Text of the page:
IMG_4619Viotti introduced five tools of rapid innovation to the group, including: Fear Less, Open Up, Say Yes, Make Stuff, and Bet Small. He sprinkled fun and effective improv exercises throughout to help us practice saying yes (instead of no, which tends to shut down conversation and ideas), making stuff up (we improved on the common kitchen spatula quite creatively), and imagining your team had been taken over by a famous person, such as Jesus or Hillary Clinton. At the end of the morning, every team came away with one real action to go out and do on behalf of a recognized problem they were facing in their church or work. Whatever the success of the individual outcomes (and since what we created were what Viotti called “small bets,” or an idea that would be a forgivable loss if it didn’t pan out), the immediate success to me was in seeing a roomful of pastors enjoying each other, working together, laughing, dreaming, smiling, innovating and co-creating on behalf of the Church. That gift alone was worth the price of admission!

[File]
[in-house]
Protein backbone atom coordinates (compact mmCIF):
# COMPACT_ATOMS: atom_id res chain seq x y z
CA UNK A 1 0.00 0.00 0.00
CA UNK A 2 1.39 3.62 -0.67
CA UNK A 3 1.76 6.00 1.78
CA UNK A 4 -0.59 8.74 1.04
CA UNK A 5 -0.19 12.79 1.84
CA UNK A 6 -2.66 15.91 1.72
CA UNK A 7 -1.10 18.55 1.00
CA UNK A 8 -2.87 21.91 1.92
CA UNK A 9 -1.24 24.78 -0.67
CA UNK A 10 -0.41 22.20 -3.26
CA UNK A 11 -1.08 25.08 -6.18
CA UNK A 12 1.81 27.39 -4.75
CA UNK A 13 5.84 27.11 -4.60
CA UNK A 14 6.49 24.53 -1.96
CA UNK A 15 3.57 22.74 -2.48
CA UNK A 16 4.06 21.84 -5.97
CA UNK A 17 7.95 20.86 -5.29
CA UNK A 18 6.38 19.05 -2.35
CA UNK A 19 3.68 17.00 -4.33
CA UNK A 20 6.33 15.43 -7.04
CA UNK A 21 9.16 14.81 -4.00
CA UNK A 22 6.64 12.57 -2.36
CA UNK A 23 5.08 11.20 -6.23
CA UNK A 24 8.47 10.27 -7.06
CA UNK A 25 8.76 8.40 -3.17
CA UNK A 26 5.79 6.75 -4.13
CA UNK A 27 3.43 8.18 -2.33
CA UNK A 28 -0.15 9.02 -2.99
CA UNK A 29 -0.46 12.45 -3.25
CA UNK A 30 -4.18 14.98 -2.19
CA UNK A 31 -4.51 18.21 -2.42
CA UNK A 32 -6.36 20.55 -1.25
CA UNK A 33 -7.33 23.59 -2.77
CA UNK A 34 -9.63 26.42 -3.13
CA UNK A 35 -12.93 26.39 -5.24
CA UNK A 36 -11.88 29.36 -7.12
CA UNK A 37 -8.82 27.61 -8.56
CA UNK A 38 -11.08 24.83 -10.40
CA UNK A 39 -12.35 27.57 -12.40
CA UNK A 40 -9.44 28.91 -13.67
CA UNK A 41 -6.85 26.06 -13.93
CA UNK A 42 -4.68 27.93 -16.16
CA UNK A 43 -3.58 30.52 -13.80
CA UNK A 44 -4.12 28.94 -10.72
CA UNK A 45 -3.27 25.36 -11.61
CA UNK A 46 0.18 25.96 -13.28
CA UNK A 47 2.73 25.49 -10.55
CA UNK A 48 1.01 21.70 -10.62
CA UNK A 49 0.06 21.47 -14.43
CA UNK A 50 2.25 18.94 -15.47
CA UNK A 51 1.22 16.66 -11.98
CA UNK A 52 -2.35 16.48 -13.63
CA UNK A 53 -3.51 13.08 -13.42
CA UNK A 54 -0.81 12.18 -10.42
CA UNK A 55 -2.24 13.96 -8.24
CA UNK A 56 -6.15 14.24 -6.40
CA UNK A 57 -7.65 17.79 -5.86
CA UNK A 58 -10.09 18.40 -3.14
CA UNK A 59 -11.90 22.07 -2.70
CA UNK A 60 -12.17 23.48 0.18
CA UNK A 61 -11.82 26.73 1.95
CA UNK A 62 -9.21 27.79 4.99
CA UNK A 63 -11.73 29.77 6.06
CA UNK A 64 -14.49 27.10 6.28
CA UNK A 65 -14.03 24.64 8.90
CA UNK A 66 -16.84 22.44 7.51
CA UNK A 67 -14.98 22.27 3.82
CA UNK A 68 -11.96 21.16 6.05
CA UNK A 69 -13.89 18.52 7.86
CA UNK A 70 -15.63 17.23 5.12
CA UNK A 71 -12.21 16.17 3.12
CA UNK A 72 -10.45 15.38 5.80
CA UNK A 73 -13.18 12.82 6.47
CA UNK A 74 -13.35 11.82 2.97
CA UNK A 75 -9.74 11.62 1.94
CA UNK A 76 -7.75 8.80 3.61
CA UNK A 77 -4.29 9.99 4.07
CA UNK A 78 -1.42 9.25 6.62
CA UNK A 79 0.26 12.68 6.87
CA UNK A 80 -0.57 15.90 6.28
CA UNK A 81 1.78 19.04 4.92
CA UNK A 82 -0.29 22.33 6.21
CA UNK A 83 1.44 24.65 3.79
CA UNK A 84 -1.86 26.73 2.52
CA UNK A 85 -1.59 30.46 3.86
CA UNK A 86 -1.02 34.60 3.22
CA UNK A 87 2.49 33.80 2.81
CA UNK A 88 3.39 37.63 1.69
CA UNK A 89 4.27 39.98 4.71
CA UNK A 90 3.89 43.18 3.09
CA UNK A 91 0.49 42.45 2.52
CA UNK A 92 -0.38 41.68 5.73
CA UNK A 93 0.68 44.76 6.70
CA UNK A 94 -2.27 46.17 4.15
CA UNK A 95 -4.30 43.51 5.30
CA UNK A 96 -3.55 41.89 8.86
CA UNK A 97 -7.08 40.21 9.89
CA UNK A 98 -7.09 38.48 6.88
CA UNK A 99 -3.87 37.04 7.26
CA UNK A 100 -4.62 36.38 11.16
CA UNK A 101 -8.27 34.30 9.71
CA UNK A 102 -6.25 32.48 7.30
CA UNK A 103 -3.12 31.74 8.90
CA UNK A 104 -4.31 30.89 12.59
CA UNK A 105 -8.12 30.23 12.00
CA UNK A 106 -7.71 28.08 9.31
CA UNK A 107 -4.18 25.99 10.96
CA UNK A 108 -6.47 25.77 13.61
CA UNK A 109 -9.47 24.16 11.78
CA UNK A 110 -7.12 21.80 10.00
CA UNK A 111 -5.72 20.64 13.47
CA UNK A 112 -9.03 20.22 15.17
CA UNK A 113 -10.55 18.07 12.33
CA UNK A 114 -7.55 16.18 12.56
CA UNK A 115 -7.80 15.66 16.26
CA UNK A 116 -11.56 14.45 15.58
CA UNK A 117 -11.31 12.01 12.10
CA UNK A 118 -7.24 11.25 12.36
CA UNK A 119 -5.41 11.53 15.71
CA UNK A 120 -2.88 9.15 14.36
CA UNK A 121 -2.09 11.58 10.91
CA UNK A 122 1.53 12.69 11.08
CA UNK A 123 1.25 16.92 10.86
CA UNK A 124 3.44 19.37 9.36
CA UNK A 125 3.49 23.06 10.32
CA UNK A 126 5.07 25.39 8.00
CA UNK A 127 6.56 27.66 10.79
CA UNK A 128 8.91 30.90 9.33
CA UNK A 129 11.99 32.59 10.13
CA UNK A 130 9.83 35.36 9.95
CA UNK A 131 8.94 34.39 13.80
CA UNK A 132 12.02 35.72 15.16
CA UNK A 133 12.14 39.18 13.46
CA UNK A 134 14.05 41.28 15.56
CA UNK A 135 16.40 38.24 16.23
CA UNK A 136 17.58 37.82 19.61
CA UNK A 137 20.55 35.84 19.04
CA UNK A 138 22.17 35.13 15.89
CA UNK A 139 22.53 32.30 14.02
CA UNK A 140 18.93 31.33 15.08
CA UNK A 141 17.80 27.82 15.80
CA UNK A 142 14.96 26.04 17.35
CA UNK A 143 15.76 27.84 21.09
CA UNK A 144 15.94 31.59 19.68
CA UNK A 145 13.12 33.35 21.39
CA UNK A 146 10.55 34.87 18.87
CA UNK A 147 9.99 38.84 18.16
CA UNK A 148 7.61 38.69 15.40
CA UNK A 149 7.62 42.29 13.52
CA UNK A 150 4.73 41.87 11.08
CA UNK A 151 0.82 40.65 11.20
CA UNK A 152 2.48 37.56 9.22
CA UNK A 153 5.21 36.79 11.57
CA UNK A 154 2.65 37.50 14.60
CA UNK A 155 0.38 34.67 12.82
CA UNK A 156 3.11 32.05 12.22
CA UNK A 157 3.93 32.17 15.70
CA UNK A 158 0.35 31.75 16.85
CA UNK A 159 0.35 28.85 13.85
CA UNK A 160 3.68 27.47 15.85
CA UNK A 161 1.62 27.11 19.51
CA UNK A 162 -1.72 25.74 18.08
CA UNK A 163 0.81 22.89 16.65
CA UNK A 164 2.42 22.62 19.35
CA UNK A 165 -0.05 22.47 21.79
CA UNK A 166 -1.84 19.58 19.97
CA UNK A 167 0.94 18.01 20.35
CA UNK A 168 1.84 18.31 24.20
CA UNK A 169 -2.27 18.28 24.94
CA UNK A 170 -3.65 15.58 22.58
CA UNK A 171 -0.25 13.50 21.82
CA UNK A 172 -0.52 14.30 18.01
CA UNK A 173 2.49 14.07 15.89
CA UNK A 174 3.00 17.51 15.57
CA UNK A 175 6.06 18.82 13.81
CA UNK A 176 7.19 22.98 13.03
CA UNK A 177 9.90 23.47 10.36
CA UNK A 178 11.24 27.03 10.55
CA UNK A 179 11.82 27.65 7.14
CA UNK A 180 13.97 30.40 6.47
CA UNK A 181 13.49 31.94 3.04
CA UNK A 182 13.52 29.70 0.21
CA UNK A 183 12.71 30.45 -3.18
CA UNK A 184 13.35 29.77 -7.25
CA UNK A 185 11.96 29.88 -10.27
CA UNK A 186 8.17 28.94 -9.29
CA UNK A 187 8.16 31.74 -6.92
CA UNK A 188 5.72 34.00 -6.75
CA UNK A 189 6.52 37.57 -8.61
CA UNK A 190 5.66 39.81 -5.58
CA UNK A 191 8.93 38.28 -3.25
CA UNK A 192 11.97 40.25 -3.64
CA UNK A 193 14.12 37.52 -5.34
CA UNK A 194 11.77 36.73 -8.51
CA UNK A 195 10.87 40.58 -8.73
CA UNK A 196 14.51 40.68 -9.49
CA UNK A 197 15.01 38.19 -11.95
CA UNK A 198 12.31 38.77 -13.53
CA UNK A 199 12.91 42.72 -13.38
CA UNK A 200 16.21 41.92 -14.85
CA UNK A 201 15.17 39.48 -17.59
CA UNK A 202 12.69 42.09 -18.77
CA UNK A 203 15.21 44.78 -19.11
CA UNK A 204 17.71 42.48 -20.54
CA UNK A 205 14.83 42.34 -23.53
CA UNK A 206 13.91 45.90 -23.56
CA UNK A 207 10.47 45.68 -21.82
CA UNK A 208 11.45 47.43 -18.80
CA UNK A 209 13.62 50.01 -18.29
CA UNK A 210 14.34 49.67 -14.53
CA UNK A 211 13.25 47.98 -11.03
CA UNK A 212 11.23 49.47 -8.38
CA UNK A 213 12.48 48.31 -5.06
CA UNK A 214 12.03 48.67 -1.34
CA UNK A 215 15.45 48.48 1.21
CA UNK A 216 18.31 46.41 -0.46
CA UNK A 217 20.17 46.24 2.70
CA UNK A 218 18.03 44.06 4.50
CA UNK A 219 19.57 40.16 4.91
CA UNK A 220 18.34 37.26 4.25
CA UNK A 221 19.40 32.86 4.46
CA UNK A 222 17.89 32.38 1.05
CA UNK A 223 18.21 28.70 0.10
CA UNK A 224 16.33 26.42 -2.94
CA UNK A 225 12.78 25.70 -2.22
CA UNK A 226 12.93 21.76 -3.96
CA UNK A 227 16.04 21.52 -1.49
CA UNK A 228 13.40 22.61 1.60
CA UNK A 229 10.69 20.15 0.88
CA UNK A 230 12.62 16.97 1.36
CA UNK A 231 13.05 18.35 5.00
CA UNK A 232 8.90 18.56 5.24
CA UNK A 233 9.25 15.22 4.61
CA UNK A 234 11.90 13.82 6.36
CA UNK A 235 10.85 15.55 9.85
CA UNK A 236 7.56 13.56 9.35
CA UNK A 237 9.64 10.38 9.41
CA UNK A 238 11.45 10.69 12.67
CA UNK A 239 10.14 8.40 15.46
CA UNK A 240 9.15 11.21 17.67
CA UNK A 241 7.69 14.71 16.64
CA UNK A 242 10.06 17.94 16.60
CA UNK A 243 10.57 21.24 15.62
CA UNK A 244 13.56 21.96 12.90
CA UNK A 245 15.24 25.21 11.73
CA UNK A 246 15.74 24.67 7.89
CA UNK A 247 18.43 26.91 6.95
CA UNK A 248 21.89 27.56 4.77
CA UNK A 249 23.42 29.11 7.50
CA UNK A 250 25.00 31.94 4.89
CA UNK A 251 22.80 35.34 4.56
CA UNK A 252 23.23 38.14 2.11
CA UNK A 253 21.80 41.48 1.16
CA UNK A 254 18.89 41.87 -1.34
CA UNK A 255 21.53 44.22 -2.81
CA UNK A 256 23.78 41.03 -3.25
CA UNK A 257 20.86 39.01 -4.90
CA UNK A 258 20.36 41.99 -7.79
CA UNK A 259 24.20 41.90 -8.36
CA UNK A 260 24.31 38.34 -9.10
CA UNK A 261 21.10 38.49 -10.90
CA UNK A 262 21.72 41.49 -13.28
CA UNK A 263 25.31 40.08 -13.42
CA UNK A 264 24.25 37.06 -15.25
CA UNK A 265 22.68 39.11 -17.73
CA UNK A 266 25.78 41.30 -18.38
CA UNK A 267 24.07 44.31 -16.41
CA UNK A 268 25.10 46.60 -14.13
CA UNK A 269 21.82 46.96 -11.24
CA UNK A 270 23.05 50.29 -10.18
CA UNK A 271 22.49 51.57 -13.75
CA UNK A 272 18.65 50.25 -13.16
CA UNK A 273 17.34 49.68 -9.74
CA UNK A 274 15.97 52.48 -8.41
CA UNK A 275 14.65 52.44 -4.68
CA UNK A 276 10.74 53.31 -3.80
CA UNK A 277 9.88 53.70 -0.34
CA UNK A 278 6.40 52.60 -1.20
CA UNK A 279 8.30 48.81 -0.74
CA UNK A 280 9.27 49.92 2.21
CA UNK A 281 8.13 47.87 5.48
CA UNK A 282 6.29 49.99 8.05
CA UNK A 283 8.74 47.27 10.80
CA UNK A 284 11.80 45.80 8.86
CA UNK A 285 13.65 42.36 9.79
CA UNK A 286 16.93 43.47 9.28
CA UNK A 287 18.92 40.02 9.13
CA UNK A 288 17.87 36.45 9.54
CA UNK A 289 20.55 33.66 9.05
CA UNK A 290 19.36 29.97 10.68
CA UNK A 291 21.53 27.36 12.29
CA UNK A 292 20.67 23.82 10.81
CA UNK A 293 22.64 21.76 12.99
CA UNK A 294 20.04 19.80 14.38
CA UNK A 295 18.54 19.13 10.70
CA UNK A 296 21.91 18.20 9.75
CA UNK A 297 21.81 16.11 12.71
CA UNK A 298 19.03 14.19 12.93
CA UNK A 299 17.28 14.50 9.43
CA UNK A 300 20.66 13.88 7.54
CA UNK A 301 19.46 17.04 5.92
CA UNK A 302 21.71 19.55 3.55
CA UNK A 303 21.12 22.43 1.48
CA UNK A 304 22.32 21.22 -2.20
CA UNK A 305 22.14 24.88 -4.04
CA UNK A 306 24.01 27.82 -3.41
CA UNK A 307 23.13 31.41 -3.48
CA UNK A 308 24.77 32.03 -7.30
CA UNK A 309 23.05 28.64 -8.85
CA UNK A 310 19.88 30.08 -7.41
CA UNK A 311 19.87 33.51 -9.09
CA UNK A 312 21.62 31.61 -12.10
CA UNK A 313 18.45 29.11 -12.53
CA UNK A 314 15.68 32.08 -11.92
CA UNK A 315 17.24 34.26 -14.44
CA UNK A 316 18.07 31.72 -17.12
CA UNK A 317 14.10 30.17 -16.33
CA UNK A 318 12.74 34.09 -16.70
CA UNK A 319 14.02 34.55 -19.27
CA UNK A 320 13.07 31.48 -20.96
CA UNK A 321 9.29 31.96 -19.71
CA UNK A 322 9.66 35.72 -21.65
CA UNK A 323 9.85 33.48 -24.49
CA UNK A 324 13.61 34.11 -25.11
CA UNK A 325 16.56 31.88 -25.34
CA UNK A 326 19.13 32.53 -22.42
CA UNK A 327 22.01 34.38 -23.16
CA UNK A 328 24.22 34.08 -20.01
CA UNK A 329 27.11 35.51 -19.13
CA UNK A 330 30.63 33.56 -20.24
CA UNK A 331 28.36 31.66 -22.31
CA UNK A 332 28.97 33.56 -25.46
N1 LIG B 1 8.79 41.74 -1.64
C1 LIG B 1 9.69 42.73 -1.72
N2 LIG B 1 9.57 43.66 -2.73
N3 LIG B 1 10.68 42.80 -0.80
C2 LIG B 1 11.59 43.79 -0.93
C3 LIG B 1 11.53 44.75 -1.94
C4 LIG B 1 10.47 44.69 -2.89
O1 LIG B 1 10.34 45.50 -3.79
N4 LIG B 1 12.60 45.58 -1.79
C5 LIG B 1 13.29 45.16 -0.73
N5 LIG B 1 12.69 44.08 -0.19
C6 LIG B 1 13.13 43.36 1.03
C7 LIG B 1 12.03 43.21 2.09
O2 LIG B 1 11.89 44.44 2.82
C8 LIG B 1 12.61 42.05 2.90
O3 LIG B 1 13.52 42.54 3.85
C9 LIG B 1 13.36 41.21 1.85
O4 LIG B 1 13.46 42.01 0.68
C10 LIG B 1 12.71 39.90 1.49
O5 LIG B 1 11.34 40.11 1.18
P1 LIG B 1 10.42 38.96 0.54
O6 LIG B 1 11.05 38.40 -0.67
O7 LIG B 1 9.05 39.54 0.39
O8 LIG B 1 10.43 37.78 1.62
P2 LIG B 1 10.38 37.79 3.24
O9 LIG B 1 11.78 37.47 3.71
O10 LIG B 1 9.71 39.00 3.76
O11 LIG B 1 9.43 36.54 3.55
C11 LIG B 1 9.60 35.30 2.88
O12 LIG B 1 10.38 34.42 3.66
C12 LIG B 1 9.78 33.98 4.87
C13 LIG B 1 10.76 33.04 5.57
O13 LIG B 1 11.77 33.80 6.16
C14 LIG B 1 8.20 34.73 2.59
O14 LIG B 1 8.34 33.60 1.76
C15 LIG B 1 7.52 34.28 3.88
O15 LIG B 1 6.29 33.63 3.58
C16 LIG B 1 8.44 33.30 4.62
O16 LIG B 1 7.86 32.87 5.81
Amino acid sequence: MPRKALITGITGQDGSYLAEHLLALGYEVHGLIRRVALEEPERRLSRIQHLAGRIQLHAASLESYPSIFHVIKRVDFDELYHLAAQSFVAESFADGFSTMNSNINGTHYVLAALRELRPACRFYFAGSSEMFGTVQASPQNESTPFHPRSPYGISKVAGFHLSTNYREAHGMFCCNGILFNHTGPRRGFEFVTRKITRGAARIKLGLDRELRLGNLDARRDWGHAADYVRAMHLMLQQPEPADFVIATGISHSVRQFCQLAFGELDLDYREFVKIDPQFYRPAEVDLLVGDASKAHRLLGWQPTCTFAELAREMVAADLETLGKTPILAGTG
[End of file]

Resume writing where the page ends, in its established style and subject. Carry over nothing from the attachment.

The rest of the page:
I took pages of notes at the event (all circuits firing for this gal) on gaming research, on the insightful conversations between unlikely collaborators, on innovative ministry ideas — all the while feeling the creative sparks firing in my own brain about how to engage my own two boy gamers (Minecraft, anyone?), tackling challenges here at Patheos and in my ministries at my church. A particular conversation around how playing games builds something called “mirror neurons” in the players, which leads to compassion for not only that other person, but for the entire population that person represents, absolutely blew my mind. (Right, so a teenage boy playing a strategy game with his grandma effectively changes both of their perceptions of each others’ population, for the better.)

I haven’t felt so inspired, energized, hopeful — and joyful — about what I was learning in a long time. Bravo, SFTS. #epicwin. The future looks just a tad brighter – and dare I say, fun – after a weekend with you!

(Future Center for Innovation in Ministry events will feature John Bell of Scotland’s Iona Community, former PC(USA) Moderator and social media guru Bruce Reyes-Chow, popular church historian Phyllis Tickle, and worship innovator Marcia McFee.)

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Brandan Robertson, Mark Sandlin and me gaming it up at SFTS

Read my fellow Patheos bloggers, Mark Sandlin and Brandan Robertson‘s, insightful posts on the event as well.